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curious point that we related the tale of Zohak and Feridoon.

Moses of Choren, the Armenian historian, who wrote about the year 440, thus addresses the person to whom his work is dedicated. "How should the vain and empty fables about Byrasp Astyages gain any portion of thy favour, or why shouldest thou impose on us the fatigue of elucidating the absurd, tasteless, senseless legends of the Persians about him? to wit, of his first injurious benefit of the demoniac powers which were subject to him, and how he could not deceive him who was deception aryl falsehood itself. Then, of the kiss on the shoulders, whence the dragons came, and how thenceforward the growth of vice destroyed mankind by the pampering of the belly, until at last a certain Rhodones bound him with chains of brass, and brought him to the mountain which is called Demavend; how Byraspes then dragged to a hill Rhodones, when he fell asleep on the way, but this last, awaking out of his sleep, brought him to a cavern of the mountain, where he chained him fast, and set an image opposite to him, so that, terrified by it, and held by the chains, he might never more escape to destroy the world."

Here we have evidently the whole story of Zohak and Feridoon current in Persia in the fifth century; and any one who has reflected on the nature of tradition must be well aware that it must have existed there for centuries before. The very names are nearly the same. Taking the first syllable from Feridoon, it becomes nearly Rodon, and Biyraspi Aidahaki (the words of the Armenian text) signify the dragon Byrasp: Zohak is evidently nearly the same with the last word. This fable could hardly have been invented in the time of the Sassanian dynasty, who had not then been more than two centuries on the throne, much less during the period of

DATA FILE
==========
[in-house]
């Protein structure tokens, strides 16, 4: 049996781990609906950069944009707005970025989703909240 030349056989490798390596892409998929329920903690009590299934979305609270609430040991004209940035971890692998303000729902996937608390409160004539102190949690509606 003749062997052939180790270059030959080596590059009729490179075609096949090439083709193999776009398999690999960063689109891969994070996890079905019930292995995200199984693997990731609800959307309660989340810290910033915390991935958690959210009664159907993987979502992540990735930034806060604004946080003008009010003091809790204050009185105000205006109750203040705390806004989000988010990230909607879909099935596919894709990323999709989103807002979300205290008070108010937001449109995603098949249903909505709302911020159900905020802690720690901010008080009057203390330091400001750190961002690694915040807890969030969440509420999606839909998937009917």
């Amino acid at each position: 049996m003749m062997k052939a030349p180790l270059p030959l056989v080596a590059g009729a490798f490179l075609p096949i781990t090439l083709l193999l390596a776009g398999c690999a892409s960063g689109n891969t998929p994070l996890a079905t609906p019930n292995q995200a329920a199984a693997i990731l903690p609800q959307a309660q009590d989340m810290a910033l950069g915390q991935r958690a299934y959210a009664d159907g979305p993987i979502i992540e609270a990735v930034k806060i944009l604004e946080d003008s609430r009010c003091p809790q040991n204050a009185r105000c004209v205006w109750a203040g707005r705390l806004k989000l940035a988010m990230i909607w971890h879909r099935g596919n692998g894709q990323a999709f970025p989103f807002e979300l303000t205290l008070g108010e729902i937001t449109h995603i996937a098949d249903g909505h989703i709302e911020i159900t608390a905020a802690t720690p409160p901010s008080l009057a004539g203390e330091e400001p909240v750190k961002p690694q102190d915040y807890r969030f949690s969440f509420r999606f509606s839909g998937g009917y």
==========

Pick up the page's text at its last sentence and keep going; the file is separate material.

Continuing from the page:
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the dominion of the Parthian Arsacides, who were adverse to everything Persian. We are therefore carried back to the times of the Kejanians, the Achæmenides of the Greeks; and it is by no means impossible that the tale of Zohak and Feridoon was known even to the host which Xerxes led to the subjugation of Greece.

It is well known to those versed in oriental history that, when the founder of the house of Sassan mounted the throne of Persia in the year 226, he determined to bring back everything, as far as was possible, to its state in the time of the Kejanians, from whom he affected to be descended, and that his successors trod in his footsteps. But, as Persia had been for five centuries and a half under the dominion of the Greeks and Parthians, there was probably no authentic record of the ancient state of things remaining. Recourse was therefore had to the traditional tales of the country; and, as the legend of Zohak and Feridoon was, as we have seen, one of the most remarkable of these tales, it was at once adopted as a genuine portion of the national history, and a banner formed to represent the Apron of Gavah, which was, as the poet describes it, adorned with additional jewels by each monarch of the house of Sassan at his accession. This hypothesis will very simply explain the circumstance of this banner being unnoticed by the Greek writers, while it is an undoubted fact that it was captured by the Arabs at the battle of Kadiseäh, which broke the power of Persia,--a circumstance which has perplexed Sir John Malcolm.

We will finally observe that the historian just alluded to, as well as some others, thinks that the darkness cast by the magic art of the White Deev over Ky Kaoos and his army in Mazanderan coincides with the eclipse of the sun predicted by Thales,